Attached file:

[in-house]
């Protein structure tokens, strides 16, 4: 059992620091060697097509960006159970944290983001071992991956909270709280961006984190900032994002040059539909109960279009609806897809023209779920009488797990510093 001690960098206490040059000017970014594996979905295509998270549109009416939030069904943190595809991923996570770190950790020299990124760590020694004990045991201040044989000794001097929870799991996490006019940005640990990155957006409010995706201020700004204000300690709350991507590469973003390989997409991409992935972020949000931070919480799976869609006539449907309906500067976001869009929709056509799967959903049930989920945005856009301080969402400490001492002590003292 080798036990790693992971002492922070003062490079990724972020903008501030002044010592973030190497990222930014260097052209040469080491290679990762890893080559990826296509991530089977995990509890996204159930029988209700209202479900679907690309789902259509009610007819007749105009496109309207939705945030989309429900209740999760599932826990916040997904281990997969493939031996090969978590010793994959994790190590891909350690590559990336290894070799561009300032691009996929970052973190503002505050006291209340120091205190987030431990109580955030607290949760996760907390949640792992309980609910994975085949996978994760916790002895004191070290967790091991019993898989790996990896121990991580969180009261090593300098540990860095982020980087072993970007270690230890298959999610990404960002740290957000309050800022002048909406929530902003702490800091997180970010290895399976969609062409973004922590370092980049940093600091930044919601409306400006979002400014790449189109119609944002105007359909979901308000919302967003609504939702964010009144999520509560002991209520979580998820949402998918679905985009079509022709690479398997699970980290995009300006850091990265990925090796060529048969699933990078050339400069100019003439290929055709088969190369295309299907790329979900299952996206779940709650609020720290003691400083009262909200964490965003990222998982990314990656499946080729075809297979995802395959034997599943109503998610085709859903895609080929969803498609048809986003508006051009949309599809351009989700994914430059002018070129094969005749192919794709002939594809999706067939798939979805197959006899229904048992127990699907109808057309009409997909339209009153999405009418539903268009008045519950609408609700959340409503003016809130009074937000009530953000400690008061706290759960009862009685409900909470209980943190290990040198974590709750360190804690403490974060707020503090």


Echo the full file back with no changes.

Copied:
[in-house]
């Protein structure tokens, strides 16, 4: 059992620091060697097509960006159970944290983001071992991956909270709280961006984190900032994002040059539909109960279009609806897809023209779920009488797990510093 001690960098206490040059000017970014594996979905295509998270549109009416939030069904943190595809991923996570770190950790020299990124760590020694004990045991201040044989000794001097929870799991996490006019940005640990990155957006409010995706201020700004204000300690709350991507590469973003390989997409991409992935972020949000931070919480799976869609006539449907309906500067976001869009929709056509799967959903049930989920945005856009301080969402400490001492002590003292 080798036990790693992971002492922070003062490079990724972020903008501030002044010592973030190497990222930014260097052209040469080491290679990762890893080559990826296509991530089977995990509890996204159930029988209700209202479900679907690309789902259509009610007819007749105009496109309207939705945030989309429900209740999760599932826990916040997904281990997969493939031996090969978590010793994959994790190590891909350690590559990336290894070799561009300032691009996929970052973190503002505050006291209340120091205190987030431990109580955030607290949760996760907390949640792992309980609910994975085949996978994760916790002895004191070290967790091991019993898989790996990896121990991580969180009261090593300098540990860095982020980087072993970007270690230890298959999610990404960002740290957000309050800022002048909406929530902003702490800091997180970010290895399976969609062409973004922590370092980049940093600091930044919601409306400006979002400014790449189109119609944002105007359909979901308000919302967003609504939702964010009144999520509560002991209520979580998820949402998918679905985009079509022709690479398997699970980290995009300006850091990265990925090796060529048969699933990078050339400069100019003439290929055709088969190369295309299907790329979900299952996206779940709650609020720290003691400083009262909200964490965003990222998982990314990656499946080729075809297979995802395959034997599943109503998610085709859903895609080929969803498609048809986003508006051009949309599809351009989700994914430059002018070129094969005749192919794709002939594809999706067939798939979805197959006899229904048992127990699907109808057309009409997909339209009153999405009418539903268009008045519950609408609700959340409503003016809130009074937000009530953000400690008061706290759960009862009685409900909470209980943190290990040198974590709750360190804690403490974060707020503090």